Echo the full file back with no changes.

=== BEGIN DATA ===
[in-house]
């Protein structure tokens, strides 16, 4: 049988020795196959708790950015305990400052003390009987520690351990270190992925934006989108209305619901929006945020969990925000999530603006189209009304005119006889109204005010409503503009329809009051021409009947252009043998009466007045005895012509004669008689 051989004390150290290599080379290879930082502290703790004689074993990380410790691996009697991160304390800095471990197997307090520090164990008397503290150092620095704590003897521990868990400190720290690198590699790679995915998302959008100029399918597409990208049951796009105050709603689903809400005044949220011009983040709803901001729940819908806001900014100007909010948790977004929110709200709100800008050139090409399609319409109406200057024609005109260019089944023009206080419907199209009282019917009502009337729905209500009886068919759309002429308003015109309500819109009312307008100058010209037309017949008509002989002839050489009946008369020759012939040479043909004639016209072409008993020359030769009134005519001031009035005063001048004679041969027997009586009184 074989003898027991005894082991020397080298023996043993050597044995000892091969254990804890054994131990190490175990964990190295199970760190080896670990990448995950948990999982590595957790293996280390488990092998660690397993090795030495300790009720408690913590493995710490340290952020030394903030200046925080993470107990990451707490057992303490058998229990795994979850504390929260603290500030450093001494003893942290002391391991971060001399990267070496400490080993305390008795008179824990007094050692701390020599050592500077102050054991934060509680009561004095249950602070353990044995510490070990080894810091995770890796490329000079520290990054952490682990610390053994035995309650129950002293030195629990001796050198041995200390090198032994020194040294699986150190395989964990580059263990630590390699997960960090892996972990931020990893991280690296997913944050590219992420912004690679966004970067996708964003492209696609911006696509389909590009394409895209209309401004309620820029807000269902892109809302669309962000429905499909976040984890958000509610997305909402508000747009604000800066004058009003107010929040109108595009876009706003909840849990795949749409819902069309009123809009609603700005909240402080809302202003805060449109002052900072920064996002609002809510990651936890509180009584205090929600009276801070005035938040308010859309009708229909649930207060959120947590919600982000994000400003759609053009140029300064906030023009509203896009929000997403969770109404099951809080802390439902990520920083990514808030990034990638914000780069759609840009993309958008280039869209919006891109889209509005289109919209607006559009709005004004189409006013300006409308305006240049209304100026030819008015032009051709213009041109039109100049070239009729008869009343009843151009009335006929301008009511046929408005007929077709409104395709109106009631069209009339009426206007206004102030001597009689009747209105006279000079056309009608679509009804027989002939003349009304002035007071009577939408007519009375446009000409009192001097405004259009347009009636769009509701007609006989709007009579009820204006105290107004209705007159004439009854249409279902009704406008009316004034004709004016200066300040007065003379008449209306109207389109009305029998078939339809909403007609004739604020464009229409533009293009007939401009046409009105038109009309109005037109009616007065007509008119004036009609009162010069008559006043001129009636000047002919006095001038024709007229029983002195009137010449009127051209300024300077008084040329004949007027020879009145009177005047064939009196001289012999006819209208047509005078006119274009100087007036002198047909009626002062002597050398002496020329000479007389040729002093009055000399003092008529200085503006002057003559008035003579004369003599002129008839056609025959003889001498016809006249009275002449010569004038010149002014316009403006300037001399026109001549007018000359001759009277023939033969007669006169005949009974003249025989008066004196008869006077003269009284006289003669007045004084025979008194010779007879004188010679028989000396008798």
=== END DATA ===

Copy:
[in-house]
């Protein structure tokens, strides 16, 4: 049988020795196959708790950015305990400052003390009987520690351990270190992925934006989108209305619901929006945020969990925000999530603006189209009304005119006889109204005010409503503009329809009051021409009947252009043998009466007045005895012509004669008689 051989004390150290290599080379290879930082502290703790004689074993990380410790691996009697991160304390800095471990197997307090520090164990008397503290150092620095704590003897521990868990400190720290690198590699790679995915998302959008100029399918597409990208049951796009105050709603689903809400005044949220011009983040709803901001729940819908806001900014100007909010948790977004929110709200709100800008050139090409399609319409109406200057024609005109260019089944023009206080419907199209009282019917009502009337729905209500009886068919759309002429308003015109309500819109009312307008100058010209037309017949008509002989002839050489009946008369020759012939040479043909004639016209072409008993020359030769009134005519001031009035005063001048004679041969027997009586009184 074989003898027991005894082991020397080298023996043993050597044995000892091969254990804890054994131990190490175990964990190295199970760190080896670990990448995950948990999982590595957790293996280390488990092998660690397993090795030495300790009720408690913590493995710490340290952020030394903030200046925080993470107990990451707490057992303490058998229990795994979850504390929260603290500030450093001494003893942290002391391991971060001399990267070496400490080993305390008795008179824990007094050692701390020599050592500077102050054991934060509680009561004095249950602070353990044995510490070990080894810091995770890796490329000079520290990054952490682990610390053994035995309650129950002293030195629990001796050198041995200390090198032994020194040294699986150190395989964990580059263990630590390699997960960090892996972990931020990893991280690296997913944050590219992420912004690679966004970067996708964003492209696609911006696509389909590009394409895209209309401004309620820029807000269902892109809302669309962000429905499909976040984890958000509610997305909402508000747009604000800066004058009003107010929040109108595009876009706003909840849990795949749409819902069309009123809009609603700005909240402080809302202003805060449109002052900072920064996002609002809510990651936890509180009584205090929600009276801070005035938040308010859309009708229909649930207060959120947590919600982000994000400003759609053009140029300064906030023009509203896009929000997403969770109404099951809080802390439902990520920083990514808030990034990638914000780069759609840009993309958008280039869209919006891109889209509005289109919209607006559009709005004004189409006013300006409308305006240049209304100026030819008015032009051709213009041109039109100049070239009729008869009343009843151009009335006929301008009511046929408005007929077709409104395709109106009631069209009339009426206007206004102030001597009689009747209105006279000079056309009608679509009804027989002939003349009304002035007071009577939408007519009375446009000409009192001097405004259009347009009636769009509701007609006989709007009579009820204006105290107004209705007159004439009854249409279902009704406008009316004034004709004016200066300040007065003379008449209306109207389109009305029998078939339809909403007609004739604020464009229409533009293009007939401009046409009105038109009309109005037109009616007065007509008119004036009609009162010069008559006043001129009636000047002919006095001038024709007229029983002195009137010449009127051209300024300077008084040329004949007027020879009145009177005047064939009196001289012999006819209208047509005078006119274009100087007036002198047909009626002062002597050398002496020329000479007389040729002093009055000399003092008529200085503006002057003559008035003579004369003599002129008839056609025959003889001498016809006249009275002449010569004038010149002014316009403006300037001399026109001549007018000359001759009277023939033969007669006169005949009974003249025989008066004196008869006077003269009284006289003669007045004084025979008194010779007879004188010679028989000396008798």